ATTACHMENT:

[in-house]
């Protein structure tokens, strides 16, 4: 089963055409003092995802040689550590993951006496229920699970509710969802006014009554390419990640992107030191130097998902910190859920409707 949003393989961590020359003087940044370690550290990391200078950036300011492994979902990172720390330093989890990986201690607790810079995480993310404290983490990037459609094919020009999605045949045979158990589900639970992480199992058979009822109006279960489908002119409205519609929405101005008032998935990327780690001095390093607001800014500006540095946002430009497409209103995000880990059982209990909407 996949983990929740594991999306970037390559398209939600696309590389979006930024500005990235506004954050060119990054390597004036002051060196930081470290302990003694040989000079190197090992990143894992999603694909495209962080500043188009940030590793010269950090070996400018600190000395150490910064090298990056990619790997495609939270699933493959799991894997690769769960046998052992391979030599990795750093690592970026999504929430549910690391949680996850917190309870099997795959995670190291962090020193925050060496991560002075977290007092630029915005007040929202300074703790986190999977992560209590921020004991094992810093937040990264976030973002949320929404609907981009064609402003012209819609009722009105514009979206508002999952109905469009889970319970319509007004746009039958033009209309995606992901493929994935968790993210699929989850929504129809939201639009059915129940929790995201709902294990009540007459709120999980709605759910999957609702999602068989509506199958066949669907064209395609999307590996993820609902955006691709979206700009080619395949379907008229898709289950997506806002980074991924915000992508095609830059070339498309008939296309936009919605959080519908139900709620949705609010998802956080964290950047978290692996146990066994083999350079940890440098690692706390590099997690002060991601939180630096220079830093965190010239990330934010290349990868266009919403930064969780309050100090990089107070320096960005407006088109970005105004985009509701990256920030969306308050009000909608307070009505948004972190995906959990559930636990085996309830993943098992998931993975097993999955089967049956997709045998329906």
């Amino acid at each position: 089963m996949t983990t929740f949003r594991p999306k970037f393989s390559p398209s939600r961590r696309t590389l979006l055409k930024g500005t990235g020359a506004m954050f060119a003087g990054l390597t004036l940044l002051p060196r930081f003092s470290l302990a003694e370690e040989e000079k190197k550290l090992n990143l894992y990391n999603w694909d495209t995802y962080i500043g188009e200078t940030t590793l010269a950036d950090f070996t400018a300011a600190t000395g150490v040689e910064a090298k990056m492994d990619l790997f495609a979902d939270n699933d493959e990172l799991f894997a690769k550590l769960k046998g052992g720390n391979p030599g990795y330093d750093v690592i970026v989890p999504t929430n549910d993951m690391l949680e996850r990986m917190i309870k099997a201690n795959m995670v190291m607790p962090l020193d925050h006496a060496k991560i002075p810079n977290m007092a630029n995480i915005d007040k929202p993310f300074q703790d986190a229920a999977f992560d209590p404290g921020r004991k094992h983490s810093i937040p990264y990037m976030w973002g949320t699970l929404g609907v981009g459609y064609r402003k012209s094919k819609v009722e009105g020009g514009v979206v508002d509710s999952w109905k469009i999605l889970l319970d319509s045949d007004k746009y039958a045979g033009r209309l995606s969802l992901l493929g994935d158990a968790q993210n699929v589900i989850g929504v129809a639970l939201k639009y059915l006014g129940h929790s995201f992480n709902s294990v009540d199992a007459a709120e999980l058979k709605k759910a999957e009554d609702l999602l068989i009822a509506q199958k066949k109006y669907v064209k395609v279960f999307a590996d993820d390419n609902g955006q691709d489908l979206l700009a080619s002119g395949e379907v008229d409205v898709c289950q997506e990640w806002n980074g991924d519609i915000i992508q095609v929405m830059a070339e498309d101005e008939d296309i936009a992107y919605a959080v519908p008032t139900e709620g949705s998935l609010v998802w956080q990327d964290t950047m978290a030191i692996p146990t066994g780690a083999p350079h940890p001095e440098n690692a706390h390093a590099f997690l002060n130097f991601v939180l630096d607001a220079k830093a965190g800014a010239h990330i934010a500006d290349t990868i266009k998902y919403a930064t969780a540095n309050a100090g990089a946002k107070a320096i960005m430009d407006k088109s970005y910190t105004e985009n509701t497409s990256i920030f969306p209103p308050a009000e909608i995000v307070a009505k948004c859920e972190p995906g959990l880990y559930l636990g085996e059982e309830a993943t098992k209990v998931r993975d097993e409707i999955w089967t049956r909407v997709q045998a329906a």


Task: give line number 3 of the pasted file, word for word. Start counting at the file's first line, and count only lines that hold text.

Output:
């Amino acid at each position: 089963m996949t983990t929740f949003r594991p999306k970037f393989s390559p398209s939600r961590r696309t590389l979006l055409k930024g500005t990235g020359a506004m954050f060119a003087g990054l390597t004036l940044l002051p060196r930081f003092s470290l302990a003694e370690e040989e000079k190197k550290l090992n990143l894992y990391n999603w694909d495209t995802y962080i500043g188009e200078t940030t590793l010269a950036d950090f070996t400018a300011a600190t000395g150490v040689e910064a090298k990056m492994d990619l790997f495609a979902d939270n699933d493959e990172l799991f894997a690769k550590l769960k046998g052992g720390n391979p030599g990795y330093d750093v690592i970026v989890p999504t929430n549910d993951m690391l949680e996850r990986m917190i309870k099997a201690n795959m995670v190291m607790p962090l020193d925050h006496a060496k991560i002075p810079n977290m007092a630029n995480i915005d007040k929202p993310f300074q703790d986190a229920a999977f992560d209590p404290g921020r004991k094992h983490s810093i937040p990264y990037m976030w973002g949320t699970l929404g609907v981009g459609y064609r402003k012209s094919k819609v009722e009105g020009g514009v979206v508002d509710s999952w109905k469009i999605l889970l319970d319509s045949d007004k746009y039958a045979g033009r209309l995606s969802l992901l493929g994935d158990a968790q993210n699929v589900i989850g929504v129809a639970l939201k639009y059915l006014g129940h929790s995201f992480n709902s294990v009540d199992a007459a709120e999980l058979k709605k759910a999957e009554d609702l999602l068989i009822a509506q199958k066949k109006y669907v064209k395609v279960f999307a590996d993820d390419n609902g955006q691709d489908l979206l700009a080619s002119g395949e379907v008229d409205v898709c289950q997506e990640w806002n980074g991924d519609i915000i992508q095609v929405m830059a070339e498309d101005e008939d296309i936009a992107y919605a959080v519908p008032t139900e709620g949705s998935l609010v998802w956080q990327d964290t950047m978290a030191i692996p146990t066994g780690a083999p350079h940890p001095e440098n690692a706390h390093a590099f997690l002060n130097f991601v939180l630096d607001a220079k830093a965190g800014a010239h990330i934010a500006d290349t990868i266009k998902y919403a930064t969780a540095n309050a100090g990089a946002k107070a320096i960005m430009d407006k088109s970005y910190t105004e985009n509701t497409s990256i920030f969306p209103p308050a009000e909608i995000v307070a009505k948004c859920e972190p995906g959990l880990y559930l636990g085996e059982e309830a993943t098992k209990v998931r993975d097993e409707i999955w089967t049956r909407v997709q045998a329906a």